Everything you need to know about the Malaysian currency:
Dealing with an unknown currency is one of the most common challenges a traveler faces when they step into a new country. Essentially, the first thing that calls for your utmost attention is getting local currency without paying a hefty sum of profit to the middleman. Being a newcomer in the country, you are always doing exchange rate calculations in your head, and then you fumble for the right amount of money while keeping a queue of people waiting behind you.
However, if you are in Malaysia or working with the Malaysian currency, you are in luck!
The Malaysian system of money is significantly easier to deal with and uncomplicated. Additionally, besides being colorful, the Malaysian banknotes are sized differently and prove to be perfect for visually impaired people, as they can judge the amount of money from the size. Furthermore, the different colors for varying amounts help you to learn the currency system swiftly.
But what currency does Malaysia use?
The currency issued by the Bank Negara Malaysia or the National Bank of Malaysia is called the Malaysian Ringgit. The currency code for the Malaysian Ringgit is MYR. However, the local abbreviation RM gets used commonly within the country. Moreover, the code gets used right before the amount like a prefix in the same manner as other currencies.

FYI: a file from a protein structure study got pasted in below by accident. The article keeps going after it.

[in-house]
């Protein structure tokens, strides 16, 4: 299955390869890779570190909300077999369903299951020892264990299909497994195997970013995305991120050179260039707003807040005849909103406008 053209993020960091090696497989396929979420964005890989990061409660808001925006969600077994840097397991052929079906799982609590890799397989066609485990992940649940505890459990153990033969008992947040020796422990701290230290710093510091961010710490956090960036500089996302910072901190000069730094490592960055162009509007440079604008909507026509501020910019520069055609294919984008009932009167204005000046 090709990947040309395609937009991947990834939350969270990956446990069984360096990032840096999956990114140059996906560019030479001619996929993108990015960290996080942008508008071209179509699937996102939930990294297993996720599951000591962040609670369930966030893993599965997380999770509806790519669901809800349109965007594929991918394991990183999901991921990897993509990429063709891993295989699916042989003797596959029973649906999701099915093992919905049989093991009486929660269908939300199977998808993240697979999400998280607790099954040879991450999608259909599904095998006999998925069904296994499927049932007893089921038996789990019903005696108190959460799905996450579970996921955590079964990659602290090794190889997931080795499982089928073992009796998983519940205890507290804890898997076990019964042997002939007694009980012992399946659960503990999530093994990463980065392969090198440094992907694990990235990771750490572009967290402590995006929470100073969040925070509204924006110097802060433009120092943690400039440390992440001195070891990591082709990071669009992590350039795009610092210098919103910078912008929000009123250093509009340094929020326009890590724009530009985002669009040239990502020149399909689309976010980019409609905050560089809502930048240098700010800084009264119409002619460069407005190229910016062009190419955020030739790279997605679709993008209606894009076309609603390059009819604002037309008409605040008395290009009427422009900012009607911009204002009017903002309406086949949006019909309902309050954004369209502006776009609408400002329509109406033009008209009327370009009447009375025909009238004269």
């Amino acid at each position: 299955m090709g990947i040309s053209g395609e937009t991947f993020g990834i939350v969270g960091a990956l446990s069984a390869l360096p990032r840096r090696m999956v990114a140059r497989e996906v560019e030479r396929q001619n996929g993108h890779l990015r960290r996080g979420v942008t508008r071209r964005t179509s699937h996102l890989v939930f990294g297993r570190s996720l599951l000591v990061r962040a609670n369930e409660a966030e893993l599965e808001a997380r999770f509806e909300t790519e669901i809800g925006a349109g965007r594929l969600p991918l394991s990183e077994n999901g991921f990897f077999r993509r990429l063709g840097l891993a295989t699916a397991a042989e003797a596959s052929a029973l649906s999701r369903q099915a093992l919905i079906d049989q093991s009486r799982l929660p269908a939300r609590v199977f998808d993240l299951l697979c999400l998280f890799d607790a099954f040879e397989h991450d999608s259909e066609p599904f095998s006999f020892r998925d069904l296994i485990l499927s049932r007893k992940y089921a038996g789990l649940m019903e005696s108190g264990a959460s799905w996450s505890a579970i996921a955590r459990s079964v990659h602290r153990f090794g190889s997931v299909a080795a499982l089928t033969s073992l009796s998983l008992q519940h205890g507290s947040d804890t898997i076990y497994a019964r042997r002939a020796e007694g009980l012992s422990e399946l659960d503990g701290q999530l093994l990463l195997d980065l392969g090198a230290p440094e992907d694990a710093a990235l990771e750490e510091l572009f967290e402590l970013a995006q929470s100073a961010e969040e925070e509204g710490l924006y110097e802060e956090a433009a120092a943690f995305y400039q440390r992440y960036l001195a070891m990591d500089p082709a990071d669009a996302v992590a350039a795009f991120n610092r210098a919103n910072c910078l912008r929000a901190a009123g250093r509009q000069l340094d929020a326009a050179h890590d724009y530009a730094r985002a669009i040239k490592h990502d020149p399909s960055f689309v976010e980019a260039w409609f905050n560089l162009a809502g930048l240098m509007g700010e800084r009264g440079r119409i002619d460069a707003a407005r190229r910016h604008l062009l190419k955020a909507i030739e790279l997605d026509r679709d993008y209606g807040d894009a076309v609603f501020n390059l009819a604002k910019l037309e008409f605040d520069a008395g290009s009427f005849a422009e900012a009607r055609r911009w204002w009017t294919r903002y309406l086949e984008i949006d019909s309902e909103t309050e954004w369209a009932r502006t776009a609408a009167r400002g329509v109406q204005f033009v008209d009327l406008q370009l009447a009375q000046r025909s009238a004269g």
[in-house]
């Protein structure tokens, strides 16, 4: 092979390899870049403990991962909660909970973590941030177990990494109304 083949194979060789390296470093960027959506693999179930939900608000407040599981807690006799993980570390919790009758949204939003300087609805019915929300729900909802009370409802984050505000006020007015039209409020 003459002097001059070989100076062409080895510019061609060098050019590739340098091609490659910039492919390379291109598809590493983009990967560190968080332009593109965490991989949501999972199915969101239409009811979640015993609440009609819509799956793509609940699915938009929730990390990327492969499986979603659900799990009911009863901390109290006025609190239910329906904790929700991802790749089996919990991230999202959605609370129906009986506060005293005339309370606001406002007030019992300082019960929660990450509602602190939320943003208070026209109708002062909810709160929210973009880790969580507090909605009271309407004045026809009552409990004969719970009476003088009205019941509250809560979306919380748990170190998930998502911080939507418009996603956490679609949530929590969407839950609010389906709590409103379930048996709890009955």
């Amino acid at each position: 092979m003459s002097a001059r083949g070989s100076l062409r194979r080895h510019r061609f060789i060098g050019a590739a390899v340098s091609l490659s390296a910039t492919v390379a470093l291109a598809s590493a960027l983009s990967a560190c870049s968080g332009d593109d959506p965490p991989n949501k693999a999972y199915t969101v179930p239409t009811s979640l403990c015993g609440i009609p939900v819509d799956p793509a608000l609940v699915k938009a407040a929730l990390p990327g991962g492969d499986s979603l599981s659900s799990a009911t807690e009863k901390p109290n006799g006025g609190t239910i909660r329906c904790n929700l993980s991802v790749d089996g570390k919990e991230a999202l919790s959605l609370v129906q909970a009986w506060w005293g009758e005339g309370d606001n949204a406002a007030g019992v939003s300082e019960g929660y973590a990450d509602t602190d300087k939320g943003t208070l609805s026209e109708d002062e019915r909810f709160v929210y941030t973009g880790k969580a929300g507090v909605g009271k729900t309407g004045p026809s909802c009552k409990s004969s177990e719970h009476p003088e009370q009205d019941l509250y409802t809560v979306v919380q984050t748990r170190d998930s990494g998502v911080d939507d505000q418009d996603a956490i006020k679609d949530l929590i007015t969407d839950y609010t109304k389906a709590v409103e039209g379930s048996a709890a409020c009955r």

The Malaysian Ringgit:
The correct pronunciation for the word Ringgit is how you would read ring-it, which remains the same for every amount. The National Bank of Malaysia offers six banknotes, worth RM100, RM50, RM20, RM10, RM5, and RM1. Furthermore, they also grant coins worth 50sen or cent, 20sen, 10sen, and 5sen, respectively.
The name Ringgit means rugged, that refers to the Spanish silver money that was popular as a medium of exchange during ancient times and had rough edges. Before the August of 1975, the currency used was known as the Malaysian Dollar M$ or $. However, soon after, Malaysia made the unified decision of detaching Malaysian currency from the dollar. Hence, the Malaysian Ringgit came into existence, and the $ symbol got replaced with the new MYR or RM symbol in 1993.
Using the Ringgit in Malaysia:
As mentioned earlier in the article, the Malaysian Ringgit is available in RM100, RM50, RM20, RM10, RM5, and RM1. Also, each note of Ringgit gets determined with unique colors, which makes identification of the respective notes easy. Besides the banknotes, the Ringgit further gets branched into coins of 100sen, 50sen, 20sen, 10sen, 5sen, and 1sen. Apart from that, the size and weight of the coin seem interesting as well. They are not only small but incredibly lightweight too!
What are the currency exchange rates for the Malaysian Ringgit?
Just like any other currency in the world, the currency exchange rates for the Malaysian Ringgit keeps fluctuating. Nevertheless, there are multiple reliable services to find out the correct amount of money efficiently.
Following are links to the websites where you can do all the possible conversions,
The Malaysian Ringgit stays on top of the list of the unique currencies in the world. Despite the challenges of the deadly coronavirus and its disastrous effects on the economy, it is consistently gaining strength.